Rumsfeld: “Good, thank you.”
The lobbying groups opposing the plan say they’re in favor of the idea in principle, but said they believe that implementing key portions of it overseas is unrealistic. They represent thousands of firms, including some of the industry’s biggest names, such as DynCorp International and Halliburton subsidiary KBR, both of which have been linked to trafficking-related concerns.
Why would the prohibition on sex slavery of corporation be unrealistic? Why would it have been unachievable? The objections to the plan were, in themselves, revealing.
America has spent more than $6 billion since 2002 in an effort to create an effective Afghan police force, buying weapons, building police academies, and hiring defense contractors to train the recruits—but the program has been a disaster. More than $322 million worth of invoices for police training were approved even though the funds were poorly accounted for, according to a government audit, and fewer than 12 percent of the country’s police units are capable of operating on their own. Ambassador Richard Holbrooke, the State Department’s top representative in the region, has publicly called the Afghan police “an inadequate organization, riddled with corruption.”
The Afghanistan cable (dated June 24, 2009) discusses a meeting between Afghan Interior Minister Hanif Atmar and US assistant ambassador Joseph Mussomeli. Prime among Atmar’s concerns was a party partially thrown by DynCorp for Afghan police recruits in Kunduz Province.Many of DynCorp’s employees are ex-Green Berets and veterans of other elite units, and the company was commissioned by the US government to provide training for the Afghani police. According to most reports, over 95 percent of its $2 billion annual revenue comes from US taxpayers.
Atmar himself gives the game away in the cable. He disclosed that he has arrested two Afghan police and nine other Afghans as part of an Ministry of Interior investigation into Afghans who facilitated this crime of “purchasing a service from a child.” It’s not hard to understand what this euphemism is supposed to mean.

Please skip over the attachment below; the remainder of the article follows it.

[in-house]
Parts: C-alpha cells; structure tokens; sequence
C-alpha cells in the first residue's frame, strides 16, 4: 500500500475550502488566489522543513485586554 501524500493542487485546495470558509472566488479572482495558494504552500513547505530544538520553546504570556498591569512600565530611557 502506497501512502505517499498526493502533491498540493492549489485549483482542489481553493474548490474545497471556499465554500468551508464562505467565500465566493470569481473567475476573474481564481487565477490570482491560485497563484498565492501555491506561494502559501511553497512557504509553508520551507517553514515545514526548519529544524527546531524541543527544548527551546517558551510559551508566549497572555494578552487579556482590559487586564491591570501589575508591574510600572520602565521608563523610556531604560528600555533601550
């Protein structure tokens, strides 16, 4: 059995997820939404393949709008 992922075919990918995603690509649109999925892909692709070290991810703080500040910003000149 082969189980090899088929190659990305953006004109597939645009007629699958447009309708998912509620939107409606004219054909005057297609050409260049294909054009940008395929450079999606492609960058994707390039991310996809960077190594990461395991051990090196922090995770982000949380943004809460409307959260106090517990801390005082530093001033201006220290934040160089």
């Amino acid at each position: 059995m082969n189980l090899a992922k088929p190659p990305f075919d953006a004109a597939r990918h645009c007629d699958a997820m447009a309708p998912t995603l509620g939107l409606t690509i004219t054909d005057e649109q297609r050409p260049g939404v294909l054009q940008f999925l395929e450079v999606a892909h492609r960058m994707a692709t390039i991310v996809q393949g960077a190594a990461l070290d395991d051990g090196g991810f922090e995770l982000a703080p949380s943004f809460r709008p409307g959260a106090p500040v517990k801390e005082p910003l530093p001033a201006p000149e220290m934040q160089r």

..(B)acha bazi is a pre-Islamic Afghan tradition that was banned by the Taliban. Bacha boys are eight- to 15-years-old. They put on make-up, tie bells to their feet and slip into scanty women’s clothing, and then, to the whine of a harmonium and wailing vocals, they dance seductively to smoky roomfuls of leering older men.After the show is over, their services are auctioned off to the highest bidder, who will sometimes purchase a boy outright. And by services, we mean anal sex: The State Department has called bacha bazi a “widespread, culturally accepted form of male rape.” (While it may be culturally accepted, it violates both Sharia law and Afghan civil code.)
“It’s a disgusting practice. … It’s a form of slavery, taking a child, keeping him. It’s a form of sexual slavery,” says Radhika Coomaraswamy, U.N. special representative for Children and Armed Conflict. “The only way to stop bacha bazi is if you prosecute the people who commit the crime, and that’s what we need, because the laws are there in the books against this practice.”
According to the author of Afghanistan Beyond 2014 , Musa Khan Jalalzai, this tradition has become a real problem for the emerging Afghan society.
Pashtun transport mafia is deeply involved with the business and every two in ten Pashtun truck drivers are involved in male prostitution. In Paktia, Paktika, Ghazni, Bannu, Waziristan, Zabul, Quetta, Kandahar and Khost, male prostitution is not considered an illegal custom… Afghan police officers are deeply involved in male prostitution while Interior Ministry in Kabul has recently received thousands complaints from locals regarding the police sexual attacks on young boys.
“This is more than one twisted mind. There was a real corporate culture with a deep commitment to a cover-up. And it’s outrageous that DynCorp still is being paid by the government on this contract. The worst thing I’ve seen is a DynCorp e-mail after this first came up where they’re saying how they have turned this thing into a marketing success, that they have convinced the government that they could handle something like this.”
Human traffickers prey on the most vulnerable and turn a commercial profit at the expense of innocent lives… The State Department’s efforts to end this evil trade exemplify transformational diplomacy. We work with international partners to secure the freedom of those who are exploited and call on governments to be effective and accountable in prosecuting those who exploit.
I would discount Bush’s statement. That was a rhetorical question, not a real question, if what he was saying was: “We are so marvelous and wonderful. How can anybody hate us?” And then the official answer that comes across from New York Times and other commentators is, “Well, they hate us because we are so wonderful. That must be why they hate us.” Incidentally a long theme in the history of imperialism—go back to British imperialism, French imperialism in its worst days—that’s the kind of theme that is projected by intellectuals. ”We are marvelous, we are angelic, we are wonderful, we are trying to do things for the these poor people. If they hate us it’s because they are backward.”